Flickr user/Mikko Luntiala

ISHPEMING, Mich. (AP) - A popular Upper Peninsula TV show celebrating Finnish culture is reaching its own finish after five decades. WLUC-TV reports Friday that "Finland Calling" will air its final episode on the Marquette station on March 29 - four days after its 53rd anniversary. The show, also known as "Suomi Kutsuu," has had one host: Carl Pellonpaa. He says he thought it would last just a few years until the area's "old Finns die." 

WLUC-TV / YouTube

I remember making little chains out of Starburst wrappers when I was a kid, but building an entire garment with them?

That's what Diane McNease of Ishpeming High School has done.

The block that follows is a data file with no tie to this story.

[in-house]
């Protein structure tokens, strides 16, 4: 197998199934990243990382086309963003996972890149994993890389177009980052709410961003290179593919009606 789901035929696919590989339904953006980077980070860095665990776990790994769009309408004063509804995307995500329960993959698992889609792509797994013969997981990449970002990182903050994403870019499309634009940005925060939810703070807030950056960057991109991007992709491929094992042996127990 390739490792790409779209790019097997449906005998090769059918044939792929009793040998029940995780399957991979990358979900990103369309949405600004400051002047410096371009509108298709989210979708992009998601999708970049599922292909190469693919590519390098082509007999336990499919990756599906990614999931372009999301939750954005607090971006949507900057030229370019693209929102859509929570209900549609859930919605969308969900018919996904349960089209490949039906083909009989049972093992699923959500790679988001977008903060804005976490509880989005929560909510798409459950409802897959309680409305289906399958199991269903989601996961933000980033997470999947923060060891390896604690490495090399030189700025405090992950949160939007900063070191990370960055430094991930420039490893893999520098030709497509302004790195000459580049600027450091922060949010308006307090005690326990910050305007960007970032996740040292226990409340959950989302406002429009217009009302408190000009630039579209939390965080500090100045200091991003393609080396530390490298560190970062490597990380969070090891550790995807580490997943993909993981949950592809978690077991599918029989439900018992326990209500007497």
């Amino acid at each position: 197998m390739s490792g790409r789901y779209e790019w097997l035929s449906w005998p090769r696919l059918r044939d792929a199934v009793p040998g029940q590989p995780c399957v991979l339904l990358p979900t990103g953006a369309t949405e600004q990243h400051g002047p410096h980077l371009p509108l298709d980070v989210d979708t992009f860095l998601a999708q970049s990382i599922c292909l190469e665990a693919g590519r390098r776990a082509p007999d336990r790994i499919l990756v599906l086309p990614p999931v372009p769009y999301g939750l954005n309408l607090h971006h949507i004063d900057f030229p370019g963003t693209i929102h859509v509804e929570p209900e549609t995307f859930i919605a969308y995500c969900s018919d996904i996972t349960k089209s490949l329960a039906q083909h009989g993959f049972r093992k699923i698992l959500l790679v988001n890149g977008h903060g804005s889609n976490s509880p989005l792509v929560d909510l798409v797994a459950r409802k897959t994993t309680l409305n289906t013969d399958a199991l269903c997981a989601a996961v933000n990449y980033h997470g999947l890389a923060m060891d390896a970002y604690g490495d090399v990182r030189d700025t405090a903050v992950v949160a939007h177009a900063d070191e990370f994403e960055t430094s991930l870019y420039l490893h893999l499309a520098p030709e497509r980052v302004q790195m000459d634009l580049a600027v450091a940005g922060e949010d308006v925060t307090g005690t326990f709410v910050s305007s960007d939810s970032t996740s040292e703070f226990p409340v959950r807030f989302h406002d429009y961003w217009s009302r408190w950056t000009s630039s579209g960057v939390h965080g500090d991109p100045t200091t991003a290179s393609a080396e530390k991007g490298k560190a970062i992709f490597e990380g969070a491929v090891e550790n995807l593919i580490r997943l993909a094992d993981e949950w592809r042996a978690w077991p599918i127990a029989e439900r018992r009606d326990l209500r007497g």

WLUC-TV produced a short piece on McNease and her dress. Here it is (I like the host's reaction to the lead of the story):

McNease definitely has some artistic flair. She said she strung wrappers in the dress below the corset to "give the illusion that the dress is, kind of like, falling apart."

She said friends donated around 18,000 wrappers for the corset, matching hair bands, and purse. It took her around 5 months to make.

More evidence that young kids today are far from slackers. We stopped after stringing 10 Starburst wrappers together.

Photo courtesy of Cliffs Natural Resources

Our Changing Gears project is on the road, bringing you stories of towns where one company still affects everybody’s lives. Today we head north, to Michigan’s Upper Peninsula. That’s where North America’s biggest supplier of iron ore has been blasting the earth, and creating jobs, for more than 160 years. 

Our destination is the city of Ishpeming. It’s small.  Basically, you can’t throw a rock here without hitting a miner.

Take Steve Carlson. After high school, he worked 37 years for the mines.